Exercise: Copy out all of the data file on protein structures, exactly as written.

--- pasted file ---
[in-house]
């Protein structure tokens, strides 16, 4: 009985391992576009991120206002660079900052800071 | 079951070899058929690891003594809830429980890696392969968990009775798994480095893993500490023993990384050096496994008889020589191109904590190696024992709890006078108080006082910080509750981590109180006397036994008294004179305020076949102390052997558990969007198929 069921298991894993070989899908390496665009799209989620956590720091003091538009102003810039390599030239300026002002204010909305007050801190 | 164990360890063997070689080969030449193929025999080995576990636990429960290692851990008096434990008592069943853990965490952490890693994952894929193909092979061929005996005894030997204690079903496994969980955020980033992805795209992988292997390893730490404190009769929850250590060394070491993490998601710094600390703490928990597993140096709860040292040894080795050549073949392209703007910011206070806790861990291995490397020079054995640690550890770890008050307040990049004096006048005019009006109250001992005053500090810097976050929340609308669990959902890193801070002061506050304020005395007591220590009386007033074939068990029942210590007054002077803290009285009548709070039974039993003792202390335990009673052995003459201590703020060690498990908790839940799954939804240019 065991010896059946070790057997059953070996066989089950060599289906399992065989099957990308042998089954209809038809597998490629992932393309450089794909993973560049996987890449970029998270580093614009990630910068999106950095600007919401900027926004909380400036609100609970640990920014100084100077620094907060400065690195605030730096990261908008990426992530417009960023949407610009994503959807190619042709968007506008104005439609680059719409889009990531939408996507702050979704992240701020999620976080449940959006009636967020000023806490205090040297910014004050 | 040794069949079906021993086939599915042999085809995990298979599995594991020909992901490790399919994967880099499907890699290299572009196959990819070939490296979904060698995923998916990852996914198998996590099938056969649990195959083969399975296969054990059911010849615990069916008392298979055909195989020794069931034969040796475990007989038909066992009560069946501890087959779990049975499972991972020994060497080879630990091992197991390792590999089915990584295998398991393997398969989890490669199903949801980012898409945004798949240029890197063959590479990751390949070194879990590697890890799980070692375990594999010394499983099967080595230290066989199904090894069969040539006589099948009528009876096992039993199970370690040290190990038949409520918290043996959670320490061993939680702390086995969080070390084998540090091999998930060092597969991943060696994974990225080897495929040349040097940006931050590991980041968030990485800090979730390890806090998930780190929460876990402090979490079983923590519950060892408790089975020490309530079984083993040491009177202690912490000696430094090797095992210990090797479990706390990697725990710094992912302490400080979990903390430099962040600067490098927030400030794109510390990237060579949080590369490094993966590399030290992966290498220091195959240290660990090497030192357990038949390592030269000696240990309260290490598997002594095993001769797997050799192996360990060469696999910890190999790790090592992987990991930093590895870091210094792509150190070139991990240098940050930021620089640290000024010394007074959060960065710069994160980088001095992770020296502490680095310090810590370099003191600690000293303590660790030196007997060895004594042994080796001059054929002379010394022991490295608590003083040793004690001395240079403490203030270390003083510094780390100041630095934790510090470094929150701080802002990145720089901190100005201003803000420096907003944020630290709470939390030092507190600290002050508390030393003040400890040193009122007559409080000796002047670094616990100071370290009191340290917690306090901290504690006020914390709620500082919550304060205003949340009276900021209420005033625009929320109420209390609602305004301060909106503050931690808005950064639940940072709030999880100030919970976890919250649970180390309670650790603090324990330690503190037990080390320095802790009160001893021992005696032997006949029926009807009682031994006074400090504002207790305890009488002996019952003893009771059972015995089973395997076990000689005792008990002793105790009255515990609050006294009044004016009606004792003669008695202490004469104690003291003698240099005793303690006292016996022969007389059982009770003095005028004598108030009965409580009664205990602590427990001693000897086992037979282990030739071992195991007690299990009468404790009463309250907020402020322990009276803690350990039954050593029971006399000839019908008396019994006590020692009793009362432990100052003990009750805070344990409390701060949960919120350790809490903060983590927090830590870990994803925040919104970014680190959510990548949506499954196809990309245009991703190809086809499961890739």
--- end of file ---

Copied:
[in-house]
């Protein structure tokens, strides 16, 4: 009985391992576009991120206002660079900052800071 | 079951070899058929690891003594809830429980890696392969968990009775798994480095893993500490023993990384050096496994008889020589191109904590190696024992709890006078108080006082910080509750981590109180006397036994008294004179305020076949102390052997558990969007198929 069921298991894993070989899908390496665009799209989620956590720091003091538009102003810039390599030239300026002002204010909305007050801190 | 164990360890063997070689080969030449193929025999080995576990636990429960290692851990008096434990008592069943853990965490952490890693994952894929193909092979061929005996005894030997204690079903496994969980955020980033992805795209992988292997390893730490404190009769929850250590060394070491993490998601710094600390703490928990597993140096709860040292040894080795050549073949392209703007910011206070806790861990291995490397020079054995640690550890770890008050307040990049004096006048005019009006109250001992005053500090810097976050929340609308669990959902890193801070002061506050304020005395007591220590009386007033074939068990029942210590007054002077803290009285009548709070039974039993003792202390335990009673052995003459201590703020060690498990908790839940799954939804240019 065991010896059946070790057997059953070996066989089950060599289906399992065989099957990308042998089954209809038809597998490629992932393309450089794909993973560049996987890449970029998270580093614009990630910068999106950095600007919401900027926004909380400036609100609970640990920014100084100077620094907060400065690195605030730096990261908008990426992530417009960023949407610009994503959807190619042709968007506008104005439609680059719409889009990531939408996507702050979704992240701020999620976080449940959006009636967020000023806490205090040297910014004050 | 040794069949079906021993086939599915042999085809995990298979599995594991020909992901490790399919994967880099499907890699290299572009196959990819070939490296979904060698995923998916990852996914198998996590099938056969649990195959083969399975296969054990059911010849615990069916008392298979055909195989020794069931034969040796475990007989038909066992009560069946501890087959779990049975499972991972020994060497080879630990091992197991390792590999089915990584295998398991393997398969989890490669199903949801980012898409945004798949240029890197063959590479990751390949070194879990590697890890799980070692375990594999010394499983099967080595230290066989199904090894069969040539006589099948009528009876096992039993199970370690040290190990038949409520918290043996959670320490061993939680702390086995969080070390084998540090091999998930060092597969991943060696994974990225080897495929040349040097940006931050590991980041968030990485800090979730390890806090998930780190929460876990402090979490079983923590519950060892408790089975020490309530079984083993040491009177202690912490000696430094090797095992210990090797479990706390990697725990710094992912302490400080979990903390430099962040600067490098927030400030794109510390990237060579949080590369490094993966590399030290992966290498220091195959240290660990090497030192357990038949390592030269000696240990309260290490598997002594095993001769797997050799192996360990060469696999910890190999790790090592992987990991930093590895870091210094792509150190070139991990240098940050930021620089640290000024010394007074959060960065710069994160980088001095992770020296502490680095310090810590370099003191600690000293303590660790030196007997060895004594042994080796001059054929002379010394022991490295608590003083040793004690001395240079403490203030270390003083510094780390100041630095934790510090470094929150701080802002990145720089901190100005201003803000420096907003944020630290709470939390030092507190600290002050508390030393003040400890040193009122007559409080000796002047670094616990100071370290009191340290917690306090901290504690006020914390709620500082919550304060205003949340009276900021209420005033625009929320109420209390609602305004301060909106503050931690808005950064639940940072709030999880100030919970976890919250649970180390309670650790603090324990330690503190037990080390320095802790009160001893021992005696032997006949029926009807009682031994006074400090504002207790305890009488002996019952003893009771059972015995089973395997076990000689005792008990002793105790009255515990609050006294009044004016009606004792003669008695202490004469104690003291003698240099005793303690006292016996022969007389059982009770003095005028004598108030009965409580009664205990602590427990001693000897086992037979282990030739071992195991007690299990009468404790009463309250907020402020322990009276803690350990039954050593029971006399000839019908008396019994006590020692009793009362432990100052003990009750805070344990409390701060949960919120350790809490903060983590927090830590870990994803925040919104970014680190959510990548949506499954196809990309245009991703190809086809499961890739």